A while back someone asked me, “Don’t you think it’d be an idea to change the fajr time closer to 7am all year round since that’s when our day starts and getting up during summer hours is difficult?

Some thoughts:

  1. There’s a reason the fajr call to prayer includes “Salah is better than sleep”.
  2. As some hadith indicate, some sahabah also found waking for fajr challenging.
  3. If (and probably when) some research comes out that suggests waking up for a while during summer nights for some meditation is beneficial, the same folk who were complaining yesterday will say: “Look at the wisdoms of the Lawgiver!”
  4. It’s reported that the Prophet wouldn’t speak to people after Esha prayer, and would retire quite soon after. So perhaps the problem isn’t about getting up early, but when we actually go to bed?
  5. There is a reason that the fajr Salah is the shortest of the five (two units/rakat), what do you think they are?

“But sometimes I miss fajr”

For those who are God-conscious, this can be an affair that weighs down heavy on the soul (and should do). Some live in absolute despair until it breaks their drive and motivation, and quite paradoxically, they give up altogether! But I would urge that intention is all important. The one who intends to get up and mistakenly oversleeps or presses the snooze button differs from the one who had no intent at all and made no conscious preparation.

A’ishah (related by Abu Dawud) and Abu Darda (related by Ibn Majah) narrate from the Prophet that the one who goes to bed intending to awaken during the night to pray but doesn’t because his tiredness overcomes him will be recorded as he intended (i.e. rewarded) and the sleep is considered a sadaqah (charity).

Some scholars put this hadith down to the Esha prayer, some to tahajjud (the optional night prayer), and some to fajr. The Maliki jurist and hadith master, Ibn Abdil Barr, wrote in explanation of this hadith:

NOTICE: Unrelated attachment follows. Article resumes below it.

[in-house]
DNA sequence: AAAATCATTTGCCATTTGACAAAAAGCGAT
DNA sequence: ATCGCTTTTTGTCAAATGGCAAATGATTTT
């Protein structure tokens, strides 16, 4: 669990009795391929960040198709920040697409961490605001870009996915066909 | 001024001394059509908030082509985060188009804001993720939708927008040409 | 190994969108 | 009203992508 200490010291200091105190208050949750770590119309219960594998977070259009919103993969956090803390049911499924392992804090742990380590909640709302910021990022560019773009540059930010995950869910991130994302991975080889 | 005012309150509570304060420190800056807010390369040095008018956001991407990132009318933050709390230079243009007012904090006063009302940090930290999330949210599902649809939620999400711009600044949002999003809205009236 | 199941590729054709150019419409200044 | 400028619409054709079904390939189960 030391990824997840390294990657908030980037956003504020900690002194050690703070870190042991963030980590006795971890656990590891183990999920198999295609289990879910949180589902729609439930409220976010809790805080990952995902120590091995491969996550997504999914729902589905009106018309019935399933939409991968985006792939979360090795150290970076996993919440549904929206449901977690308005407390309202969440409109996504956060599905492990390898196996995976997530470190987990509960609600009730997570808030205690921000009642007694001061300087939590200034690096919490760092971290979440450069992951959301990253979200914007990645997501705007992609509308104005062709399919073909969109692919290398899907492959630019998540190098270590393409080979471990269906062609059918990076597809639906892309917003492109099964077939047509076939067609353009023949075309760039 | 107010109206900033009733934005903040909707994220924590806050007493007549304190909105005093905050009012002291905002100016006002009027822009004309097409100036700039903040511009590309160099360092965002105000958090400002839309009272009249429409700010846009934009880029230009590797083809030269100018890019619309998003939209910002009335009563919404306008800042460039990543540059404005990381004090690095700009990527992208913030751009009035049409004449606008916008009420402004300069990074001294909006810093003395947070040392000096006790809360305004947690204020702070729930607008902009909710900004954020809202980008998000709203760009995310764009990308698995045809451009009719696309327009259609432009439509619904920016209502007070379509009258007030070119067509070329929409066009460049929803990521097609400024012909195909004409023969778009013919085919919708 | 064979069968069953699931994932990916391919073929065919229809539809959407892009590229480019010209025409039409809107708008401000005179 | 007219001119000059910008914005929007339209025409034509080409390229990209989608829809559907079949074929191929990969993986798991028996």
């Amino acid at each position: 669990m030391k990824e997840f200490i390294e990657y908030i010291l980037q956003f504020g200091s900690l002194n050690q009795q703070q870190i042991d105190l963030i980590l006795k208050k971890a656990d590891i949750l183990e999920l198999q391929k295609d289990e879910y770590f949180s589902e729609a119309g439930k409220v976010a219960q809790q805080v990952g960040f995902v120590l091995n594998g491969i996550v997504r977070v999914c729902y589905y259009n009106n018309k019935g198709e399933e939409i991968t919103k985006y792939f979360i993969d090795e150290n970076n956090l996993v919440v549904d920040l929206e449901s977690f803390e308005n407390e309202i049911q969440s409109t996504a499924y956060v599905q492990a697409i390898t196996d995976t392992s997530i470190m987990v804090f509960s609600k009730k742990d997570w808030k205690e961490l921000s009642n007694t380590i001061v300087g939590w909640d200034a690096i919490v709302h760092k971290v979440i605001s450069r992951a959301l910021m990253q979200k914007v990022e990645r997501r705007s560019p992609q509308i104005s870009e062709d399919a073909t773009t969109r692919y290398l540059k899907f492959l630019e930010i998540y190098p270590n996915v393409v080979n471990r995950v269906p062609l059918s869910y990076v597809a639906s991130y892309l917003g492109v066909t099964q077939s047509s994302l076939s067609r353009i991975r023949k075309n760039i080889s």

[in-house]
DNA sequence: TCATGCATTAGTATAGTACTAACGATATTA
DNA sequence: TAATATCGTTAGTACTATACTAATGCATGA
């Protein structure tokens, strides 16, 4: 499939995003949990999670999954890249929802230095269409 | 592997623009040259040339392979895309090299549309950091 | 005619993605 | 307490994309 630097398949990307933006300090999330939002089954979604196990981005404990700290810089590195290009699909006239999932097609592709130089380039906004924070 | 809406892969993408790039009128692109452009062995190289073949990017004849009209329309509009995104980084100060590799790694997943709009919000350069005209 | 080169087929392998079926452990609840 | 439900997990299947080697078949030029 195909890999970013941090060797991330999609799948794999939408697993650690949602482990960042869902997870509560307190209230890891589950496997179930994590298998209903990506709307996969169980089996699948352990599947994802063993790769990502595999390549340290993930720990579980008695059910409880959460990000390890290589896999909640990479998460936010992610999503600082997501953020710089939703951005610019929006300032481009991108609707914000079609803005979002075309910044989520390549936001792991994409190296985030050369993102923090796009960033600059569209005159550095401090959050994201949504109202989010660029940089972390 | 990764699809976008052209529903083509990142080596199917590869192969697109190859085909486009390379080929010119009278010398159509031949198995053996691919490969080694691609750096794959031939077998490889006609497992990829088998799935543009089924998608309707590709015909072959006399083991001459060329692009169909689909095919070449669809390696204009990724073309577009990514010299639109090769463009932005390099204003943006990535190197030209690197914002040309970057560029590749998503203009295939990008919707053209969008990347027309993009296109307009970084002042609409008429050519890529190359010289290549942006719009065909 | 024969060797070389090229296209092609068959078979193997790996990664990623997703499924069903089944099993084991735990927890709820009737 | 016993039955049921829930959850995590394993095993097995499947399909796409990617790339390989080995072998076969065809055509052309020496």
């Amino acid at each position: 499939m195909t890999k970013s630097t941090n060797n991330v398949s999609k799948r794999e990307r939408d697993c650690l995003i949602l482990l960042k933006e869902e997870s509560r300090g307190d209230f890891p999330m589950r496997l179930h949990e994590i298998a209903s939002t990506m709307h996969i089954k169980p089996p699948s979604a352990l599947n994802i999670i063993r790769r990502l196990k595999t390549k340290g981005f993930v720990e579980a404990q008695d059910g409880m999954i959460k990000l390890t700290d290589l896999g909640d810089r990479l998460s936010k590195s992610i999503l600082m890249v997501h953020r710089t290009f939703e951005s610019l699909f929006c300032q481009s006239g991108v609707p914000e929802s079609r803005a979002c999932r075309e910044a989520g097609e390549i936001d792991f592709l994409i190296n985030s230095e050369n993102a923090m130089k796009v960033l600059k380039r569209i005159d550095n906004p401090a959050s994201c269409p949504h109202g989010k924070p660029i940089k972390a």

مَنْ كَانَتْ عَادَتُهُ الْقِيَامَ إِلَى صَلَاتِهِ الْمَكْتُوبَةِ أَوْ إِلَى نَافِلَتِهِ مِنَ اللَّيْلِ فَغَلَبَتْهُ عينه : فقد جَاءَ عَنْهُ صَلَّى اللَّهُ عَلَيْهِ وَسَلَّمَ أَنَّهُ يُكْتَبُ لَهُ أَجْرُ صَلَاتِهِ ، وَنَوْمُهُ صَدَقَةٌ عَلَيْهِ

Whoever’s habit is to perform the obligatory or non-obligatory prayer during the night, and his eyes overcome him, then it comes from the Prophet that a reward for the (missed) prayer is recorded and his sleep is deemed charity (from God).”


This is analogous with the one who mistakenly eats or drinks during Ramadan forgetting that he’s fasting, for as the hadith of Abu Hurairah (Bukhari and Muslim) goes, it is God who (charitably) feeds him.

God is merciful and looks out for His sincere servants. As long as you have no intention to offend God or be consciously negligent, why assume God is mercilessly vengeful, or petty?

God is great, supreme in His power and glory, and a benign King of kings. As such, Abu Dharr relates from the Prophet that he said those who offer the fajr prayer are left “in the charge of God”, meaning that He personally looks after their affairs, protecting them, for the rest of the day. From my own anecdotal experience, any day that starts with a meaningful fajr prayer, contemplating the words of the Most High and consciously expressing my subservience to Him through bowing and prostrating, sincerely trusting in His plan and divine ability to do all things, ensures that day unfolds a beneficial one.

And of course, if you have been overcome by sleep (or even if you haven’t been) and the sun has risen, offer the prayer with a penitent heart to show you care, expecting God to overlook your shortcoming due to His infinite mercy.